While some nonprofits are desperate for board members, and will happily take volunteers that are willing to dedicate their time and energy, others are more selective and require potential board members to prove themselves before being considered for a slot at the table. If you have found a nonprofit that you feel passionate about, and want to become more involved by joining their board of directors, here are a few pieces of advice to keep in mind:
Want more tips, tricks, and advice on living a philanthropic life? Visit Blackbird Philanthropy Advisors today, and be sure to visit our blog for more information.
Creating a thriving and efficient work environment isn’t always about what happens in the office - sometimes, it’s the time you encourage your employees to take off that makes the biggest difference. Offering your employees volunteer time off is an amazing way to get them engaged in the community, can help boost the image of your company, and can help further the mission of your business.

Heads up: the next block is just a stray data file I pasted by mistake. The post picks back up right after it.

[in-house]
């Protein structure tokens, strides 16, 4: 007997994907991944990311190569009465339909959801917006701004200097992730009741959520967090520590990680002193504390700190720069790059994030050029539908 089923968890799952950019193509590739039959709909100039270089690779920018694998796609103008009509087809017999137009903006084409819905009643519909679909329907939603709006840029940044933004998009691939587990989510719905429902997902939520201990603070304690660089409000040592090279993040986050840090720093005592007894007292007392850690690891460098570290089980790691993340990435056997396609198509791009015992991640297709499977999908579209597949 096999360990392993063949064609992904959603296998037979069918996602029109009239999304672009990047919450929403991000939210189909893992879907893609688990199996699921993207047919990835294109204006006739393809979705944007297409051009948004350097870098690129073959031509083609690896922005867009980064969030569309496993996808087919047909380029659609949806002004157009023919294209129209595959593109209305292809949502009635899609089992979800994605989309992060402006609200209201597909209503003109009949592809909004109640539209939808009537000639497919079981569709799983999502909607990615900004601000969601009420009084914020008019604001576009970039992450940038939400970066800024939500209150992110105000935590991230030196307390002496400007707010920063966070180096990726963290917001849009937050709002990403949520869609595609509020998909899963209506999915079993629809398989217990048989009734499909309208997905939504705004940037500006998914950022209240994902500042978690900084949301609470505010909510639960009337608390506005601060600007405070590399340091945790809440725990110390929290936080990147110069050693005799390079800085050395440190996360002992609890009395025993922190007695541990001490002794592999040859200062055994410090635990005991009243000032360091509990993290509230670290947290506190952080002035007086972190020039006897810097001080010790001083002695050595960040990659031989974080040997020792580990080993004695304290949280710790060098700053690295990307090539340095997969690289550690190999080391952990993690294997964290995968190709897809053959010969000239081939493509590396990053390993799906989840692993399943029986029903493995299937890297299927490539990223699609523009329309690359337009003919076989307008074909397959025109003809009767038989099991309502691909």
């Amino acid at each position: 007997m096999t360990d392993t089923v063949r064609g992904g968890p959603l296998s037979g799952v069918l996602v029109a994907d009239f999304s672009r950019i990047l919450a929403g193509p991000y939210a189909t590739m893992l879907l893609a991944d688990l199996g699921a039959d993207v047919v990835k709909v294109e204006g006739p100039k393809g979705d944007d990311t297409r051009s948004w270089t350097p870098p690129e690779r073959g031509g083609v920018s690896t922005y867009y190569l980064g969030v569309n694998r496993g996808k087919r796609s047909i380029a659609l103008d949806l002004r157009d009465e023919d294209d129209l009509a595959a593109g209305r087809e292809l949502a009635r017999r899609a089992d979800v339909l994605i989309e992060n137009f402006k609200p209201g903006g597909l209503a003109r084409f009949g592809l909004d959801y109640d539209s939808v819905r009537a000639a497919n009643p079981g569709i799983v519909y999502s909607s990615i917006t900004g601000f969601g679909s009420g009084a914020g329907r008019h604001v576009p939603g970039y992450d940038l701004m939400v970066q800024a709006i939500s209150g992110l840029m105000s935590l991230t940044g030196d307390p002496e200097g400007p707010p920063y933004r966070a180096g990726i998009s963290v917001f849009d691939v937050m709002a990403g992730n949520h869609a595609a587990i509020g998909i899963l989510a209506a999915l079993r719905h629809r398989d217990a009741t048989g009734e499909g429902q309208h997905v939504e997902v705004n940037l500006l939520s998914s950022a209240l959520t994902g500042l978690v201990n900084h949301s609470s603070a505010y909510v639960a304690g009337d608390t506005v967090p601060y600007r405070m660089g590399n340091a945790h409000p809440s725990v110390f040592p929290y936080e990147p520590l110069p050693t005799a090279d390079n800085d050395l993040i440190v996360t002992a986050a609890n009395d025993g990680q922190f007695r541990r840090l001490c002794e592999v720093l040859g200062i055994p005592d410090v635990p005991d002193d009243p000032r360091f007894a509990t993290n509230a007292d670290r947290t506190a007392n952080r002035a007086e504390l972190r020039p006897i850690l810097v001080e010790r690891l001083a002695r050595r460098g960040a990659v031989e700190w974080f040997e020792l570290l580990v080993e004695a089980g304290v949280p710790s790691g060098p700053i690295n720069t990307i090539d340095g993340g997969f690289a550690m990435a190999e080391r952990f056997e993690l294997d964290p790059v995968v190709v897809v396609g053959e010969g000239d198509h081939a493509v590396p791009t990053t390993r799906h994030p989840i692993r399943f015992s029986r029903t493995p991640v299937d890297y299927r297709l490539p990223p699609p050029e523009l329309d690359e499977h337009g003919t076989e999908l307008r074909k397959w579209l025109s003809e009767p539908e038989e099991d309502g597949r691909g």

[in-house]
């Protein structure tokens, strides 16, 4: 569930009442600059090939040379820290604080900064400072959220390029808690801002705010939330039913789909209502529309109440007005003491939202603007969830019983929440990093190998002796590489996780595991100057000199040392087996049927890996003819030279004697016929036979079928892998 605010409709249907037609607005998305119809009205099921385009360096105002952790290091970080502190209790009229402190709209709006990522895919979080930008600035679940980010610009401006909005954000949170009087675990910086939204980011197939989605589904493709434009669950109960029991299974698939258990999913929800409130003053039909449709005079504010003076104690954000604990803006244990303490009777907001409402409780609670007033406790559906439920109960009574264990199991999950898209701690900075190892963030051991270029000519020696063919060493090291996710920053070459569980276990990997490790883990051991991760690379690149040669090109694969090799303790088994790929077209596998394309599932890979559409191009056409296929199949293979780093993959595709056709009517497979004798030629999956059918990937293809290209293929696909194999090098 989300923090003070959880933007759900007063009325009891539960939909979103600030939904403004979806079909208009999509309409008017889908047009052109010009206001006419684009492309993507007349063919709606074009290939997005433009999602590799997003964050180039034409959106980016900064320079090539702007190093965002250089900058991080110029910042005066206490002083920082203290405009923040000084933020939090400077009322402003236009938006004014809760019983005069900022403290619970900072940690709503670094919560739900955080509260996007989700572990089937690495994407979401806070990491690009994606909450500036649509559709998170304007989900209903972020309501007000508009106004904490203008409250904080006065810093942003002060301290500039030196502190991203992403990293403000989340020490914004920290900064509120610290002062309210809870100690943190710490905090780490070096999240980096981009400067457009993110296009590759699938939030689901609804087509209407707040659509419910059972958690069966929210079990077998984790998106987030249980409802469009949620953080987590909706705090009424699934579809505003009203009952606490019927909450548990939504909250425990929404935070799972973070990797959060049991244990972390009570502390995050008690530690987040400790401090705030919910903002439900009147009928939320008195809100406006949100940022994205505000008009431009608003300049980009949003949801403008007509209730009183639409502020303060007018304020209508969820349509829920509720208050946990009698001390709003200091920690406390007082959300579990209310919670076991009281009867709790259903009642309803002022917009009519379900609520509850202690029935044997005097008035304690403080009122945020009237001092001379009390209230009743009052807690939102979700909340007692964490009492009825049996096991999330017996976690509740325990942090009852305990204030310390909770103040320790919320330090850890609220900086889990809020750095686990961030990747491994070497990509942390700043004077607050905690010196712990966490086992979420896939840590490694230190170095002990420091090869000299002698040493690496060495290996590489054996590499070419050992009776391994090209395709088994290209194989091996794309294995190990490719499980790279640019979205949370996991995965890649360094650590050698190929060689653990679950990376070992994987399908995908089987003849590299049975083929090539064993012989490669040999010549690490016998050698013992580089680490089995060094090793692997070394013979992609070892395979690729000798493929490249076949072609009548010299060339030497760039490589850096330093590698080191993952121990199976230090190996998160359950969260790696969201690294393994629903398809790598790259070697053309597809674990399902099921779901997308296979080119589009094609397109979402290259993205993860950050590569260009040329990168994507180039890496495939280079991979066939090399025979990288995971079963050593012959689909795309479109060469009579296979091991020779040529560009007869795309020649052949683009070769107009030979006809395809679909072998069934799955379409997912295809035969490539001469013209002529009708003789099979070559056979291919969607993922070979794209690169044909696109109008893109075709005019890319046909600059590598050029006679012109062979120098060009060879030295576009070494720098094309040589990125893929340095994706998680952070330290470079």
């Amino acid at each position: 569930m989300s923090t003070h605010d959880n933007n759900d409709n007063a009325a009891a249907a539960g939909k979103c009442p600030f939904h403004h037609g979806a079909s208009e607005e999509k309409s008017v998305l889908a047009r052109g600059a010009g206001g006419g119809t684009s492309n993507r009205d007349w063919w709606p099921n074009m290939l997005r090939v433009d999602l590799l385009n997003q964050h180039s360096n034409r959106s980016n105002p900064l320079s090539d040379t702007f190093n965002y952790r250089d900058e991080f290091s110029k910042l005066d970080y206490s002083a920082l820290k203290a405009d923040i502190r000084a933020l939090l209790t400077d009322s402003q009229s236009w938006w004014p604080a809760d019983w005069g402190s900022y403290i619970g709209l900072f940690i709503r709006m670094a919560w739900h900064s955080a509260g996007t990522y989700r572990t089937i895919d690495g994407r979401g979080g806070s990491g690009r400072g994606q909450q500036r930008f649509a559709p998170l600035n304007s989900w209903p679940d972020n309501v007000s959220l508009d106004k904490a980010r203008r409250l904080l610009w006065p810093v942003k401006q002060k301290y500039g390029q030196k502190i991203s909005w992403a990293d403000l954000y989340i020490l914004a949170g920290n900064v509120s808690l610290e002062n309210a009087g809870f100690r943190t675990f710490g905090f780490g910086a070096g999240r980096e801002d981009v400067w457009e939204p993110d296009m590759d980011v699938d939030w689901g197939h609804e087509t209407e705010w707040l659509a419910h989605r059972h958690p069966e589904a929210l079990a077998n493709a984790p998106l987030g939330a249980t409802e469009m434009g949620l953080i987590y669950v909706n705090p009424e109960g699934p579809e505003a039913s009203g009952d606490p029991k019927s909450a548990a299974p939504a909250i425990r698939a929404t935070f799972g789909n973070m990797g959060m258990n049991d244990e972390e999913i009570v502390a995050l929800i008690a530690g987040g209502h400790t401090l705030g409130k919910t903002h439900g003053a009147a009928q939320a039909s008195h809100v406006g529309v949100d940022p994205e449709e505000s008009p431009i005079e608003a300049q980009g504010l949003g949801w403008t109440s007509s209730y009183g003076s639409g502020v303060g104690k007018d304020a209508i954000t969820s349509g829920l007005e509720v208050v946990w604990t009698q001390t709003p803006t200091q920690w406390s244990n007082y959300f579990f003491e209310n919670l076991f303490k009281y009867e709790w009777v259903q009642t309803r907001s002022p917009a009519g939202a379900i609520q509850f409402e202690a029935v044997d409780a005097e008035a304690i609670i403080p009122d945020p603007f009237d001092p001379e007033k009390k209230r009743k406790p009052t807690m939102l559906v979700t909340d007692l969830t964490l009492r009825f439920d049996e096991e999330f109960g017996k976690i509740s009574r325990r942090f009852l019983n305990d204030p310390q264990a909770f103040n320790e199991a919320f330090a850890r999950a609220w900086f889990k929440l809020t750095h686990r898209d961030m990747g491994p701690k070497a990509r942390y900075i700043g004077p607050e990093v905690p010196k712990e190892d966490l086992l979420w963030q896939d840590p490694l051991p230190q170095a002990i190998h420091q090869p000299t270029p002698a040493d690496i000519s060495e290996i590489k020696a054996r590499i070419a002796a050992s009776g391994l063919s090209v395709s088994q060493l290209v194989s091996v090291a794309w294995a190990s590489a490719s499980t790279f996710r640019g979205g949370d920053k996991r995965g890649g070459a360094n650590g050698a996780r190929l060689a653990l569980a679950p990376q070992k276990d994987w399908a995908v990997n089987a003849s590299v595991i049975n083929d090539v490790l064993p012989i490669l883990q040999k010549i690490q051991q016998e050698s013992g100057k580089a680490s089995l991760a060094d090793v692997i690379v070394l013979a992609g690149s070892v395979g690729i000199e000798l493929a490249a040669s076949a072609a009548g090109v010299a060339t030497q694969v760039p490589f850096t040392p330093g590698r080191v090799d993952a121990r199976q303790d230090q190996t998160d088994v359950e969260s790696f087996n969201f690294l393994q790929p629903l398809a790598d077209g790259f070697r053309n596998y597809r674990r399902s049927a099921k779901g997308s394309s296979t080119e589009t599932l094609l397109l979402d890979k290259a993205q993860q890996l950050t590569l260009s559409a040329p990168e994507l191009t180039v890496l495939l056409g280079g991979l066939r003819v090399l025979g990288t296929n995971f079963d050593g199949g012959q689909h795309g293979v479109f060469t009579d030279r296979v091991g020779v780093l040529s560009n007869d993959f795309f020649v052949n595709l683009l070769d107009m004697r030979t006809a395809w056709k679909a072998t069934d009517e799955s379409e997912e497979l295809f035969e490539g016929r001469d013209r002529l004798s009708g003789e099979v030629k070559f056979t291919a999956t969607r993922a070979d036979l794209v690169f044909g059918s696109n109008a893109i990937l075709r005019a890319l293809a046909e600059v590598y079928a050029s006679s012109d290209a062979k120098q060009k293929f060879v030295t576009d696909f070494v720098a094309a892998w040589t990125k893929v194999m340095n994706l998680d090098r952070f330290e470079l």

What is VTO?
Like paid time off, volunteer time off (VTO) policies offer employees the chance to take a day off with pay. Rather than going on vacation or taking sick leave, VTO is for volunteering. Offering paid days off to your employees encourages them to take advantage of the opportunity, and can even help boost employee morale.
Most companies that offer VTO offer somewhere between 8 and 80 hours per year, with some even offering employees the chance to take paid sabbaticals to dedicate themselves purely to volunteering. An organization offering VTO can choose just how much time they will allow, and can even dictate which organizations employees should volunteer with to qualify. By requiring employees to volunteer for specific causes and organizations, you’ll be able to direct time, energy, and effort toward a cause that matters to you and your business.